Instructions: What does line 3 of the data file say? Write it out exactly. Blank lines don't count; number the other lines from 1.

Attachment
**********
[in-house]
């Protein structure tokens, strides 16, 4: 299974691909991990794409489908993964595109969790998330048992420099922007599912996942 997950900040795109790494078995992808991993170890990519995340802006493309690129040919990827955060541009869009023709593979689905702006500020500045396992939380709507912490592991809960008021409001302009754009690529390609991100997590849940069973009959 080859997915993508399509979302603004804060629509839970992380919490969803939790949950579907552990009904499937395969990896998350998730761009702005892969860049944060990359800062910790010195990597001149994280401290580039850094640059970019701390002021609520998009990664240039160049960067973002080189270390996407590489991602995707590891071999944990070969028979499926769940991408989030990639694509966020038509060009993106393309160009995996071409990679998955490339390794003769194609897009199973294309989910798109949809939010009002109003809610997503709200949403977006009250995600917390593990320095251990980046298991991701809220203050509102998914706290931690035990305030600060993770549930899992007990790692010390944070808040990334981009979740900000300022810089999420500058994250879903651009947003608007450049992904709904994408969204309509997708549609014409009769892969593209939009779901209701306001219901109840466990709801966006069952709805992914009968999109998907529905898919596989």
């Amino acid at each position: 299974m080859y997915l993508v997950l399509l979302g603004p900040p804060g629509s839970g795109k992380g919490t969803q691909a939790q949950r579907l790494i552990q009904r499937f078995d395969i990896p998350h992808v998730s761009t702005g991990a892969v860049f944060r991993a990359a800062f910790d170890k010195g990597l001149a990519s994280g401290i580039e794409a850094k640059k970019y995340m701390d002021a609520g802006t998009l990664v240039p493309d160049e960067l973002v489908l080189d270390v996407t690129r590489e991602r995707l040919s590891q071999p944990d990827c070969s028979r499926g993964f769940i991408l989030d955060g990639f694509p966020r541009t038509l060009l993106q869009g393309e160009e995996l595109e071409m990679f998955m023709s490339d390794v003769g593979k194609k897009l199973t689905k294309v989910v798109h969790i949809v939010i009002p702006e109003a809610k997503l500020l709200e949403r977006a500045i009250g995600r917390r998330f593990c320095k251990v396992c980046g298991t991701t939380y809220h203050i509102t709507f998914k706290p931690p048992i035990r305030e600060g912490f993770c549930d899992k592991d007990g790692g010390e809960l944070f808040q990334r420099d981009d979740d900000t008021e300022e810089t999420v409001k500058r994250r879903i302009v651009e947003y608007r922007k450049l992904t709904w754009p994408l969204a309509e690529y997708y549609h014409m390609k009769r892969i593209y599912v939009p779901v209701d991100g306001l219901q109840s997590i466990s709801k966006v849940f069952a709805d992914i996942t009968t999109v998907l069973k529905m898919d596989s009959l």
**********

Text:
């Amino acid at each position: 299974m080859y997915l993508v997950l399509l979302g603004p900040p804060g629509s839970g795109k992380g919490t969803q691909a939790q949950r579907l790494i552990q009904r499937f078995d395969i990896p998350h992808v998730s761009t702005g991990a892969v860049f944060r991993a990359a800062f910790d170890k010195g990597l001149a990519s994280g401290i580039e794409a850094k640059k970019y995340m701390d002021a609520g802006t998009l990664v240039p493309d160049e960067l973002v489908l080189d270390v996407t690129r590489e991602r995707l040919s590891q071999p944990d990827c070969s028979r499926g993964f769940i991408l989030d955060g990639f694509p966020r541009t038509l060009l993106q869009g393309e160009e995996l595109e071409m990679f998955m023709s490339d390794v003769g593979k194609k897009l199973t689905k294309v989910v798109h969790i949809v939010i009002p702006e109003a809610k997503l500020l709200e949403r977006a500045i009250g995600r917390r998330f593990c320095k251990v396992c980046g298991t991701t939380y809220h203050i509102t709507f998914k706290p931690p048992i035990r305030e600060g912490f993770c549930d899992k592991d007990g790692g010390e809960l944070f808040q990334r420099d981009d979740d900000t008021e300022e810089t999420v409001k500058r994250r879903i302009v651009e947003y608007r922007k450049l992904t709904w754009p994408l969204a309509e690529y997708y549609h014409m390609k009769r892969i593209y599912v939009p779901v209701d991100g306001l219901q109840s997590i466990s709801k966006v849940f069952a709805d992914i996942t009968t999109v998907l069973k529905m898919d596989s009959l």